On December 11, 2019, Pacquiao graduated from University of Makati with a bachelor’s degree in political science; majoring in local government administration through the Expanded Tertiary Education Equivalency and Accreditation Program (ETEEAP) of the Philippine Councilors League-Legislative Academy (PCCLA) which allows qualified Filipinos to complete a collegiate-level education via informal education system.
Raised Catholic, Pacquiao is currently practicing and preaching Evangelical Protestantism. Pacquiao said he once had a dream where he saw a pair of angels and heard the voice of God—this dream convinced him to become a devout believer.
Pacquiao enlisted as a military reservist and was promoted with the rank of colonel in the Reserve Force of the Philippine Army. Prior to being promoted to full colonel after finishing his General Staff Course (GSC) schooling, he held the rank of lieutenant colonel for being a member of the Philippine Congress as per the AFP’s regulations for reservist officers. He first entered the army’s reserve force on April 27, 2006, as a sergeant. Later, he rose to Technical Sergeant on December 1 of the same year. On October 7, 2007, he became a Master Sergeant, the highest rank for enlisted personnel. On May 4, 2009, he was given the special rank of Senior Master Sergeant and was also designated as the Command Sergeant Major of the 15th Ready Reserve Division.
Awards and recognitions
- 2000–2009 Boxing Writers Association of America Fighter of the Decade
- 2000–2009 HBO Fighter of the Decade
- 2001–2010 World Boxing Council Boxer of the Decade
- 2001–2010 World Boxing Organization Best Pound-for-Pound Fighter of the Decade
- 2006, 2008 and 2009 Boxing Writers Association of America’s Fighter of the Year
- 2006, 2008 and 2009 ESPN Fighter of the Year
- 2006, 2008 and 2009 The Ring Fighter of the Year
- 2007 World Boxing Hall of Fame Fighter of the year
- 2008 Sports Illustrated Boxer of the Year
- 2008 Yahoo! Sports Fighter of the Year
- 2008 and 2009 ESPN Star‘s Champion of Champions
- 2008 and 2009 World Boxing Council Boxer of the Year
- 2008, 2009, 2010 and 2011 The Ring No.1 Pound-for-Pound (year-end)
- 2009 ESPN Knockout of the Year (in Round 2 against Ricky Hatton)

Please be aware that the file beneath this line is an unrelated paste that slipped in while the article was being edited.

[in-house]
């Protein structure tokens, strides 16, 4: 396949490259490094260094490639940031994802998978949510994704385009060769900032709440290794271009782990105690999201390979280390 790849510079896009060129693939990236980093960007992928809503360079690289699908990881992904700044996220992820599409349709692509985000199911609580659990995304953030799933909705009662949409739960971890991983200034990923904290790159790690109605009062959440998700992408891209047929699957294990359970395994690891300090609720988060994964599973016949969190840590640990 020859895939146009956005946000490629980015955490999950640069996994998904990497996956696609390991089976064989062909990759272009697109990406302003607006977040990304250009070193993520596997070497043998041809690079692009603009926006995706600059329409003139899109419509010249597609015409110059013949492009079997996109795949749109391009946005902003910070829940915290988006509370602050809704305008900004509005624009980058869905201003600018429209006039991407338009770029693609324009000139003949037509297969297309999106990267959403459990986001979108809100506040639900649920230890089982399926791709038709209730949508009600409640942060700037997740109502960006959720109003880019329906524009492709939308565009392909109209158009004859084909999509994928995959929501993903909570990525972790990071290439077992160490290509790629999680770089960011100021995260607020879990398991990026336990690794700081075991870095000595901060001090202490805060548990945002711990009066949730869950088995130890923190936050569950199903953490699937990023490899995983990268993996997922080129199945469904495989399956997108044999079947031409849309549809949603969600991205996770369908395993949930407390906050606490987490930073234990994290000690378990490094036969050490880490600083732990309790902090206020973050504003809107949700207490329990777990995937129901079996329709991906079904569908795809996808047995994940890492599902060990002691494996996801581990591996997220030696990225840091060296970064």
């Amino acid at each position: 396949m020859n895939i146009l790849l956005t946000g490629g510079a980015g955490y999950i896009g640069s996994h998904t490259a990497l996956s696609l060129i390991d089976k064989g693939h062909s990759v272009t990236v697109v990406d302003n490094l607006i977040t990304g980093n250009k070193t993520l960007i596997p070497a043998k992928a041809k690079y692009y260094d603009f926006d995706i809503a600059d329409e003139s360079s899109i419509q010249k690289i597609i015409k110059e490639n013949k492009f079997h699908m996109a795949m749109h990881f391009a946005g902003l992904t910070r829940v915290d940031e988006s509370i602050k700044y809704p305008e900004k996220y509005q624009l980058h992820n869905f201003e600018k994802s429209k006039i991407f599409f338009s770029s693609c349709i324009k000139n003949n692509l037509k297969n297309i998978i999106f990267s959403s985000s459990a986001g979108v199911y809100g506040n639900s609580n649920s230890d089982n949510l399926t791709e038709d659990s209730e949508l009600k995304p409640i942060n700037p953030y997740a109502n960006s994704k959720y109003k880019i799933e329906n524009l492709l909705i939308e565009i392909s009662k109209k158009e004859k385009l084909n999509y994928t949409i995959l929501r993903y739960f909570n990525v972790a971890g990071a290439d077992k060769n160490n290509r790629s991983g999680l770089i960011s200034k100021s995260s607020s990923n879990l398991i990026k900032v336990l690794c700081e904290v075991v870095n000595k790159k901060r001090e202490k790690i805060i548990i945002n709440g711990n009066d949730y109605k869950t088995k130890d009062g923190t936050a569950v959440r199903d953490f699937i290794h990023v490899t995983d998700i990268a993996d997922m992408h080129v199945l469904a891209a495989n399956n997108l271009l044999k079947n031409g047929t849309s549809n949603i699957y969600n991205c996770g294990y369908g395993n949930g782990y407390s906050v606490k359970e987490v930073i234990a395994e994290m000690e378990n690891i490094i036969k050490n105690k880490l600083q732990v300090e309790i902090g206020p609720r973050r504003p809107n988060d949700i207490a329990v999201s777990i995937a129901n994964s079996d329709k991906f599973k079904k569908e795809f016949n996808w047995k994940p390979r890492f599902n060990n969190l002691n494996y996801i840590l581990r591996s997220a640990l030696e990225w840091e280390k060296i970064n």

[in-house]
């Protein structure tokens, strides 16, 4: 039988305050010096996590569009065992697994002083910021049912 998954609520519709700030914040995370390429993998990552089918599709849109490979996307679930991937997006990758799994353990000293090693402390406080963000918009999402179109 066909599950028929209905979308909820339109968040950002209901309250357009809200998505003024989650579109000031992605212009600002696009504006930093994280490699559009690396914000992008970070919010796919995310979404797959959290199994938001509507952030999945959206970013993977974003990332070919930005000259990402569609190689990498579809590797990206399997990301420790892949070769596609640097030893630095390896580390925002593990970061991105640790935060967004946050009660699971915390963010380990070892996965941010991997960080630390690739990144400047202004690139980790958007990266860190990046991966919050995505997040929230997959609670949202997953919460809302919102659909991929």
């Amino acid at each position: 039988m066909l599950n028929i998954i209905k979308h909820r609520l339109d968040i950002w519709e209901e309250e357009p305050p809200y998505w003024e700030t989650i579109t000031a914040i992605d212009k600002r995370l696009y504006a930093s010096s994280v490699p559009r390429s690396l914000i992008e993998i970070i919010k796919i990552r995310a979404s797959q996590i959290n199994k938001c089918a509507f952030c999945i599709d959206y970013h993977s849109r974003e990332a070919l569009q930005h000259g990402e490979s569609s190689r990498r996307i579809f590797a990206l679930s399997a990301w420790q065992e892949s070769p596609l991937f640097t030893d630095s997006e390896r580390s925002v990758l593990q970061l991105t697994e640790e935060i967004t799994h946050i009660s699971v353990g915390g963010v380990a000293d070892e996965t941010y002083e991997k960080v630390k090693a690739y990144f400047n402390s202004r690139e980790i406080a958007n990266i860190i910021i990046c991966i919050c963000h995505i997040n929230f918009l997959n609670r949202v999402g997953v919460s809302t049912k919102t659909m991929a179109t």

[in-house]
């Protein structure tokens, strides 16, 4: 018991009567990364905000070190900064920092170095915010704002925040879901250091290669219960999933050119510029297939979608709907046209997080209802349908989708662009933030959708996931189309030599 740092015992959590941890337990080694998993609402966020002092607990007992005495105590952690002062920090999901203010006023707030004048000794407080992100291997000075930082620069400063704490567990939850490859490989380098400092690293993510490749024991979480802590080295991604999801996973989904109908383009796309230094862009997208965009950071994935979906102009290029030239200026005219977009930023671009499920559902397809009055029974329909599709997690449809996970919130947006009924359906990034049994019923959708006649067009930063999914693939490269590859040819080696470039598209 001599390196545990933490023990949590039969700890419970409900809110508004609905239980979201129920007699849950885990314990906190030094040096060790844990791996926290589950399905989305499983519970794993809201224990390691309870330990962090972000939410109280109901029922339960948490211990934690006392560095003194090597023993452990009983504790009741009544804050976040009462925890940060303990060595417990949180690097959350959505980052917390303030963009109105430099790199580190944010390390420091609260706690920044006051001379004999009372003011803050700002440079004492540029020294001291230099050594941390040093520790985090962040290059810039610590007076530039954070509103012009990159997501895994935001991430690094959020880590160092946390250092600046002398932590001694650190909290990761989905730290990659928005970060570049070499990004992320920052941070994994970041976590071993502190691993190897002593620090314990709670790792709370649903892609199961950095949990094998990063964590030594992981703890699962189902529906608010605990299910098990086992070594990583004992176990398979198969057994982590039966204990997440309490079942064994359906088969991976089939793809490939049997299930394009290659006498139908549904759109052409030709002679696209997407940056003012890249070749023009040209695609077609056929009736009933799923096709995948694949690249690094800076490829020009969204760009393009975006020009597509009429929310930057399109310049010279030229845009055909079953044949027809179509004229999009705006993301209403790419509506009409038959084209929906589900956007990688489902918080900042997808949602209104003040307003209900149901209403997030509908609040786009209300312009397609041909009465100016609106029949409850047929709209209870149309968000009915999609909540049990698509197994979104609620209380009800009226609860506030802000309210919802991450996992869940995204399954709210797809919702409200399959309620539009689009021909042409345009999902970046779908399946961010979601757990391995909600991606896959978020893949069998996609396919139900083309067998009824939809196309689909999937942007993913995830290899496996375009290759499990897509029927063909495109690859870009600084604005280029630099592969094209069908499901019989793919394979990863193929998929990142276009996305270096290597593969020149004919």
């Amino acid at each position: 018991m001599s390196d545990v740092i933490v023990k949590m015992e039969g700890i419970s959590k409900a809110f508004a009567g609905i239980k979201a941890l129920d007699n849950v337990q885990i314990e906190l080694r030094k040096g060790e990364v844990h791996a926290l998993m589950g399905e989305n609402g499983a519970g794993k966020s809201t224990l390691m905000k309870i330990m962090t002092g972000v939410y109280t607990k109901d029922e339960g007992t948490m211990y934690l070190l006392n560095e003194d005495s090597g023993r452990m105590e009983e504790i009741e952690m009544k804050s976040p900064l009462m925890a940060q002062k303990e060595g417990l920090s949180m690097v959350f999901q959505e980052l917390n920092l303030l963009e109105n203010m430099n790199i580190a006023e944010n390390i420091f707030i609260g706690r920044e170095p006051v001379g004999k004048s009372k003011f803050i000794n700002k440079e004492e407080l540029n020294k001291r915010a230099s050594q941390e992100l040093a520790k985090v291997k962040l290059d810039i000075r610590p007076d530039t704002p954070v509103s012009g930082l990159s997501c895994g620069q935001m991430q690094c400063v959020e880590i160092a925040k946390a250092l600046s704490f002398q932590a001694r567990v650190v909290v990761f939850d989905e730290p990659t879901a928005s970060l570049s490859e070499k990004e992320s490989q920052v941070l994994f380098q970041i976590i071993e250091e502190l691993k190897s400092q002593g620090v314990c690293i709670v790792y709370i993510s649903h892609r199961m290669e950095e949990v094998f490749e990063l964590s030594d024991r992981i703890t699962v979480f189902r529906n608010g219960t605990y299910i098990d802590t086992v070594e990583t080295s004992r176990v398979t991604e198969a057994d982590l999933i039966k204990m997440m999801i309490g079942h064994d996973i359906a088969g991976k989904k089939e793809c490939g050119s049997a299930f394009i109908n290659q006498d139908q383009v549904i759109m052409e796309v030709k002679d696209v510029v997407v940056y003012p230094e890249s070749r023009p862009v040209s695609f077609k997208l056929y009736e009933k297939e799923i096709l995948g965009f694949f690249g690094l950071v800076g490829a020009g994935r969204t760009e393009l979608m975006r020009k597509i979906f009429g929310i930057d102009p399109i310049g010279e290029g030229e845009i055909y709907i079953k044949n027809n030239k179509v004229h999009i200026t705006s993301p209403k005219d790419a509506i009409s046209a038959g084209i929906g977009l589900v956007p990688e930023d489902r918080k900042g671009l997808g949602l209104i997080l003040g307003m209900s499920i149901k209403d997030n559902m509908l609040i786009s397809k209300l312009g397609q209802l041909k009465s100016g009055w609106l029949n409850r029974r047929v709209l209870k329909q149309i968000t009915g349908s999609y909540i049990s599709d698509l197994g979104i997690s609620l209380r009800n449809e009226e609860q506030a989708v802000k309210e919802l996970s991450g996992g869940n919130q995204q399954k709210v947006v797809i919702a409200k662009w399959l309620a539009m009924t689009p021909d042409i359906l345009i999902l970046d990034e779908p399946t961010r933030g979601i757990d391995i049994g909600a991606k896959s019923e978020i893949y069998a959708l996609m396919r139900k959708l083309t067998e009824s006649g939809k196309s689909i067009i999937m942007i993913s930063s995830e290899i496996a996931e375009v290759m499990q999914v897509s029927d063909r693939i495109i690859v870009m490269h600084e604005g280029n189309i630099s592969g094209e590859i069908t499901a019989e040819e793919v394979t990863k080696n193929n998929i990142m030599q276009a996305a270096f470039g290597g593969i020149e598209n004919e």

- 2009 and 2011 ESPY Awards Best Fighter
- 2009 and 2015 Forbes magazine World’s Highest-Paid Athletes (ranked 6th and 2nd)
- 2009 Sports Illustrated Fighter of the Year
- 2009 The Ring Knockout of the Year (in Round 2 against Ricky Hatton)
- 2009 TIME 100 Most Influential People (Heroes and Icons Category)
- 2009, 2010, 2012 and 2015 Forbes magazine Celebrity 100 (The World’s Most Powerful Celebrity) (ranked 57th, 55th, 33rd and 2nd)
- 2010 World Boxing Organization Fighter of the Year
- 2010 Yahoo! Sports Boxing’s Most Influential (ranked 25th)
- 2010, 2011, 2012 and 2015 The Ring Magazine Event of the year
- 2011 Las Vegas Walk of Stars Awardee
- 2011 Guinness World Records Most boxing world titles in different weight divisions (8 times; since November 13, 2010)
- 2012 Laredo Asian Association Special Recognition Award
- 2013 On The Ropes Boxing Awards Comeback Fighter of the Year
- 2013 The Ring magazine Comeback of the Year
- 2014, 2015 and 2016 Reader’s Digest Asia Pacific Most Trusted Sports Personality
- 2014 On The Ropes Boxing Awards Fighter of the Year
- 2014 PublicAffairsAsia HP Gold Standard Award for Communicator of the Year
- 2015 Asia Society‘s Asia Game Changer of the Year
- 2016 Forbes magazine Boxing’s MVPs (ranked 4th)
- 2019 Forbes magazine Highest Paid Athletes of the Decade (ranked 8th)
- 2019 World Boxing News Fighter of the year
- 2000–2009 Philippine Sportswriters Association Athlete of the Decade
- 2000–2009 Gabriel “Flash” Elorde Memorial Boxer of the Decade
- 2001, 2002, 2003, 2004, 2005, 2006 and 2007 Gabriel “Flash” Elorde Memorial Boxer of the Year
- 2002, 2003, 2004, 2006 and 2008 PSA Sportsman of the Year
- 2003 Presidential Medal of Merit
- 2003 and 2010 Congressional Medal of Achievement / Distinction / Honor
- 2006 Order of Lakandula with the rank of “Champion for Life” (Kampeon Habambuhay)
- 2006 Eastwood City Walk of Fame Awardee
- 2006 36th GMMSF Box-Office Entertainment Awards People’s Hero Award
- 2008 Gabriel “Flash” Elorde Memorial Hall of Fame Awardee
- 2008 Philippine Legion of Honor with the rank of “Officer” (Pinuno)
- 2008 University Athletic Association of the Philippines (UAAP) Honorary Award for Sports Excellence
- 2009 Gabriel “Flash” Elorde Memorial Best Pound For Pound Boxer Award
- 2009 25th Philippine Movie Press Club Star Awards for Movies Newsmaker of the Year
- 2009 Order of Sikatuna with the rank of Datu (Grand Cross with Gold Distinction)
- 2009 Southwestern University – honorary Doctorate of Humanities (Honoris Causa as accorded by the Commission on Higher Education)
- 2010–2019 Philippine Sportswriters Association Athlete of the Decade
- 2011 Gabriel “Flash” Elorde Memorial “Quintessential Athlete” Award
- 2012 Gabriel “Flash” Elorde Memorial “Man of Others” Award
- 2013, 2016 and 2018 Gabriel “Flash” Elorde Memorial Award of Distinction
- 2015 MEGA Man Magazine Man of the Year
- 2017 Bawas Bisyo Youth for Sin Tax Movement Anti-smoking champion
- 2018 League of Municipalities of the Philippines – Cebu “Cebuano Heritage Award for Manny Pacquiao”
- 2019 50th GMMSF Box-Office Entertainment Awards Global Achievement by a Filipino Award
- 2020 Clean Air Philippines Movement, Inc. (CAPMI) “Clean Air Champion” award
- 2021 Philippine Sportswriters Association Chooks-to-Go Fan Favorite “Manok ng Bayan” Award
Read more: https://en.wikipedia.org/wiki/Manny_Pacquiao